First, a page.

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[in-doh-yoo r-uh-pee-uh n] /ˈɪn doʊˌyʊər əˈpi ən/
a large, widespread family of languages, the surviving branches of which include Italic, Slavic, Baltic, Hellenic, Celtic, Germanic, and Indo-Iranian, spoken by about half the world's population: English, Spanish, German, Latin, Greek, Russian, Albanian, Lithuanian, Armenian, Persian, Hindi, and Hittite are all Indo-European languages.
Compare family (def 14).
a member of any of the peoples speaking an Indo-European language.
of or belonging to Indo-European.
speaking an Indo-European language:
an Indo-European people.
Origin of Indo-European
Related forms
non-Indo-European, adjective, noun Unabridged
Based on the Random House Dictionary, © Random House, Inc. 2015.
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Examples from the Web for Indo-European
Contemporary Examples
Historical Examples
  • (d) and last, general questions on the comparative grammar and syntax of the Indo-European languages.

    Cambridge Mildred Anna Rosalie Tuker
  • It has no connexion with Indo-European, as has erroneously been supposed.

  • If they played so large a part in Indo-European culture, it is strange that they have left so few remains.

  • It is the very fons et origo of our Indo-European ancestors.

    The Cradle of Mankind W.A. Wigram
  • A second feature of Indo-European culture is the rise of the chieftain.

  • To be simply like the Greek is not enough; nor yet to be what is called Indo-European.

    The Ethnology of Europe Robert Gordon Latham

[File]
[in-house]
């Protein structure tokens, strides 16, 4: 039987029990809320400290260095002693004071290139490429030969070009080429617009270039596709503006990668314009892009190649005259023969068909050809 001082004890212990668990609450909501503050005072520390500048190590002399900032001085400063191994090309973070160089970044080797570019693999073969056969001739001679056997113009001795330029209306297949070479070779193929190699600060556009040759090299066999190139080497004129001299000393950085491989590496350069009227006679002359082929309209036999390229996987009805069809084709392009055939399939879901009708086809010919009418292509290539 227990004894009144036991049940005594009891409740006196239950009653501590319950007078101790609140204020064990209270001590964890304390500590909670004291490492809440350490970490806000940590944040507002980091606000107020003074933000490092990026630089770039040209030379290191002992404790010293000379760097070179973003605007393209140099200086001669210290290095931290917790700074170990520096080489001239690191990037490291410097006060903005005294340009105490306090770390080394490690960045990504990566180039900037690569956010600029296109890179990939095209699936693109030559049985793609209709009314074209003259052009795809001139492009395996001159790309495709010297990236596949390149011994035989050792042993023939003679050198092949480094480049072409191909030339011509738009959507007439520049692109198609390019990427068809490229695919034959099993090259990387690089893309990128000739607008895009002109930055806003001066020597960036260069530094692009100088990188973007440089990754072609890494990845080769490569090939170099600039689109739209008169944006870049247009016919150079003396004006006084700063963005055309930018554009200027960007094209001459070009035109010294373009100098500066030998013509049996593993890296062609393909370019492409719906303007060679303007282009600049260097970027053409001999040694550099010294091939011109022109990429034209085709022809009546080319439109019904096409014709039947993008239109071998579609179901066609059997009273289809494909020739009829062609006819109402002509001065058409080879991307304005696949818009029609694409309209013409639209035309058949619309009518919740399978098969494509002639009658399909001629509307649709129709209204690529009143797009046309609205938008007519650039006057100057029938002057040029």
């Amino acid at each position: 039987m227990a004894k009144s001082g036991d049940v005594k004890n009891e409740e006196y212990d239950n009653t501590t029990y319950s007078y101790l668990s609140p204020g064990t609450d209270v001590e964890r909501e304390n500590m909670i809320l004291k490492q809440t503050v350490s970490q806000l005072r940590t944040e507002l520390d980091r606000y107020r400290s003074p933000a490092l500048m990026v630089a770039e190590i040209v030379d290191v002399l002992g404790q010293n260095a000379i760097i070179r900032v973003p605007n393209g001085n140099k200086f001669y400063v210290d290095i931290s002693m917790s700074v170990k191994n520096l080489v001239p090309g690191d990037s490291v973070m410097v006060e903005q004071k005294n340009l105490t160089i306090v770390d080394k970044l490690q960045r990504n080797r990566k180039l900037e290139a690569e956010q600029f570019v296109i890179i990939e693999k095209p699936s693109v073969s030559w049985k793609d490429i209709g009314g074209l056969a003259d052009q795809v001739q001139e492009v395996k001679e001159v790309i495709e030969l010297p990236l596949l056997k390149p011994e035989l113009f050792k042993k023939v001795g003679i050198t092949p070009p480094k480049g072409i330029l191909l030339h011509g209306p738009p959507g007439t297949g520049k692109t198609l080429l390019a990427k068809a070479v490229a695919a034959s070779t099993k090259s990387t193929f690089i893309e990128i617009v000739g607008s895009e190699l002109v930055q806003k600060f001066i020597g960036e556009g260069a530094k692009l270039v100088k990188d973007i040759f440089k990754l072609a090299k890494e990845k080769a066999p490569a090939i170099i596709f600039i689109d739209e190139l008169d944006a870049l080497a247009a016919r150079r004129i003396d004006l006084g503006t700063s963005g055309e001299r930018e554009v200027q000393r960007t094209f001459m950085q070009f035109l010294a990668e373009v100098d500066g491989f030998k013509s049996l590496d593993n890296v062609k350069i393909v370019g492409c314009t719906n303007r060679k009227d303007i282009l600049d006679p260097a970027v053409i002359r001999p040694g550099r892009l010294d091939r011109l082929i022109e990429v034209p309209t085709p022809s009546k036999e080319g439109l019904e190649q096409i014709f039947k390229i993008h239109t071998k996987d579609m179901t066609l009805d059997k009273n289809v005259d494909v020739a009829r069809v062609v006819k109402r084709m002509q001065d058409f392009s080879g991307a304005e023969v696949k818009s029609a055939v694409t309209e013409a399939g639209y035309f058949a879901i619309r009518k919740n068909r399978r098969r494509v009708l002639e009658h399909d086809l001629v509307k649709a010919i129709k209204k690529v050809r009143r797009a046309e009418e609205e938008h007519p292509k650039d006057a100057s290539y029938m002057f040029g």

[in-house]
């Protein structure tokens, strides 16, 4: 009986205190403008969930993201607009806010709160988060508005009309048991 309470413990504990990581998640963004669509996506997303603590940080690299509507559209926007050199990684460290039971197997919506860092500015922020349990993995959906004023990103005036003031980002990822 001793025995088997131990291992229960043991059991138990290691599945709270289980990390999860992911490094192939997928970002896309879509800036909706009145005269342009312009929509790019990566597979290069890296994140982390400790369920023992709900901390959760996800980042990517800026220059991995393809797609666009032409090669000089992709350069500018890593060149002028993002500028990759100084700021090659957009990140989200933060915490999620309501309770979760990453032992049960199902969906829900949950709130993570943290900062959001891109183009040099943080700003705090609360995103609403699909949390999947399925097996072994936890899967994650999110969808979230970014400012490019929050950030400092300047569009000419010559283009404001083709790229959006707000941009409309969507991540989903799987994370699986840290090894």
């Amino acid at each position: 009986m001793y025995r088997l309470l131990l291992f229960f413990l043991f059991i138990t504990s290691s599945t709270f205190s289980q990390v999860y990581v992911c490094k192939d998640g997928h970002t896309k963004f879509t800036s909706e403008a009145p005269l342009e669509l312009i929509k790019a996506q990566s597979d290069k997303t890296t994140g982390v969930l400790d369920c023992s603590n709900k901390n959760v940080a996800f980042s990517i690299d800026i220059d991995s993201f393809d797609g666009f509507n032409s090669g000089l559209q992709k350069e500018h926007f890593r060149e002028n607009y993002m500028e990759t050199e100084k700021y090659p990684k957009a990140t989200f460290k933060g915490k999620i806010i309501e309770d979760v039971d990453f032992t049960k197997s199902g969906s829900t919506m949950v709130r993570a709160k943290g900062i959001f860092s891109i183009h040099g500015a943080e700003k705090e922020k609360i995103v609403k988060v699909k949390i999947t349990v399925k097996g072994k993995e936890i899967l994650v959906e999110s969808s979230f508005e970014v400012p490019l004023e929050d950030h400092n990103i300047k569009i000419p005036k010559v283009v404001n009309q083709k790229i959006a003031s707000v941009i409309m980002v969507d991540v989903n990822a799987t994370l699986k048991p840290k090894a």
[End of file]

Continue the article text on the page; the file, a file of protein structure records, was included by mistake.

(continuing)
• I believe that this determined the position of the Celtic in the Indo-European group.

    Opuscula Robert Gordon Latham
  • Yet both of these equally belong to the Indo-European linguistic family.

    The Heroic Age H. Munro Chadwick
  • In the Indo-European languages the numerals agree, even when many common terms differ.

    The English Language Robert Gordon Latham
British Dictionary definitions for Indo-European


denoting, belonging to, or relating to a family of languages that includes English and many other culturally and politically important languages of the world: a characteristic feature, esp of the older languages such as Latin, Greek, and Sanskrit, is inflection showing gender, number, and case
denoting or relating to the hypothetical parent language of this family, primitive Indo-European
denoting, belonging to, or relating to any of the peoples speaking these languages
the Indo-European family of languages
Also called primitive Indo-European, Proto-Indo-European. the reconstructed hypothetical parent language of this family
a member of the prehistoric people who spoke this language
a descendant of this people or a native speaker of an Indo-European language
Collins English Dictionary - Complete & Unabridged 2012 Digital Edition
© William Collins Sons & Co. Ltd. 1979, 1986 © HarperCollins
Publishers 1998, 2000, 2003, 2005, 2006, 2007, 2009, 2012
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Word Origin and History for Indo-European

1814, coined by physician, physicist and Egyptologist Thomas Young (1773-1829) and first used in an article in the "Quarterly Review," from Indo-, comb. form of Greek Indos "India" + European. "Common to India and Europe," specifically in reference to the group of related languages and to the race or races characterized by their use. The alternative Indo-Germanic (1835) was coined in German 1823 (indogermanisch), based on the two peoples at the extremes of the geographic area covered by the languages, before Celtic was realized also to be an Indo-European language. After this was proved, many German scholars switched to Indo-European as more accurate, but Indo-Germanic continued in use (popularized by the titles of major works) and the predominance of German scholarship in this field made it the popular term in England, too, through the 19c. See also Aryan.

Online Etymology Dictionary, © 2010 Douglas Harper
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